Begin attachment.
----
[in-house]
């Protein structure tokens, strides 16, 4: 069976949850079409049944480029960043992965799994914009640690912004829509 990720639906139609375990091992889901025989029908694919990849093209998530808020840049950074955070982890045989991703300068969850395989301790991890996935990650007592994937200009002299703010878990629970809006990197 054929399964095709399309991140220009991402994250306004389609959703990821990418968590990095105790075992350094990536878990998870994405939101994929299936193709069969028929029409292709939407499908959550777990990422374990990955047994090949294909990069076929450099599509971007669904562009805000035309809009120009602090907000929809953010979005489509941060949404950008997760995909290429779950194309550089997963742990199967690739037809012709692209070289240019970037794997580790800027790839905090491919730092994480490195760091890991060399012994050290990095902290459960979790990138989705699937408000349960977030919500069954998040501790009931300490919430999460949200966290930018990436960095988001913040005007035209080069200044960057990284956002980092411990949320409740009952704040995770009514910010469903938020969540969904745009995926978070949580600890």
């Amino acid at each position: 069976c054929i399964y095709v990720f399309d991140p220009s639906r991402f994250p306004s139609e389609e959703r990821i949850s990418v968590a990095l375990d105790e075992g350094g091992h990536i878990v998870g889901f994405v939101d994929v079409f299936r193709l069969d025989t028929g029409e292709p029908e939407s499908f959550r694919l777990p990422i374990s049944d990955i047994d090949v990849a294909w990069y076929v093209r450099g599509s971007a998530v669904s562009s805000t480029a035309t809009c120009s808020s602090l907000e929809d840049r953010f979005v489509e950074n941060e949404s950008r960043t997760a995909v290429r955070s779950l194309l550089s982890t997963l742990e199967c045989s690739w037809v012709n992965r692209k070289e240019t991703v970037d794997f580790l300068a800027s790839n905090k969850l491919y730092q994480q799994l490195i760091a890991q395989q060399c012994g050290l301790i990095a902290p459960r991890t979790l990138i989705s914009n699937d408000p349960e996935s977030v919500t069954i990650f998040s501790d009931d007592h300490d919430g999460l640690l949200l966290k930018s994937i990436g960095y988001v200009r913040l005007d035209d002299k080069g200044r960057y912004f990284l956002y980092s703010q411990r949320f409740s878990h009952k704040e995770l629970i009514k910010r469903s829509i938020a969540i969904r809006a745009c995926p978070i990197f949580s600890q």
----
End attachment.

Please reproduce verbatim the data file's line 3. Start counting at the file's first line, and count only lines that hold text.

């Amino acid at each position: 069976c054929i399964y095709v990720f399309d991140p220009s639906r991402f994250p306004s139609e389609e959703r990821i949850s990418v968590a990095l375990d105790e075992g350094g091992h990536i878990v998870g889901f994405v939101d994929v079409f299936r193709l069969d025989t028929g029409e292709p029908e939407s499908f959550r694919l777990p990422i374990s049944d990955i047994d090949v990849a294909w990069y076929v093209r450099g599509s971007a998530v669904s562009s805000t480029a035309t809009c120009s808020s602090l907000e929809d840049r953010f979005v489509e950074n941060e949404s950008r960043t997760a995909v290429r955070s779950l194309l550089s982890t997963l742990e199967c045989s690739w037809v012709n992965r692209k070289e240019t991703v970037d794997f580790l300068a800027s790839n905090k969850l491919y730092q994480q799994l490195i760091a890991q395989q060399c012994g050290l301790i990095a902290p459960r991890t979790l990138i989705s914009n699937d408000p349960e996935s977030v919500t069954i990650f998040s501790d009931d007592h300490d919430g999460l640690l949200l966290k930018s994937i990436g960095y988001v200009r913040l005007d035209d002299k080069g200044r960057y912004f990284l956002y980092s703010q411990r949320f409740s878990h009952k704040e995770l629970i009514k910010r469903s829509i938020a969540i969904r809006a745009c995926p978070i990197f949580s600890q």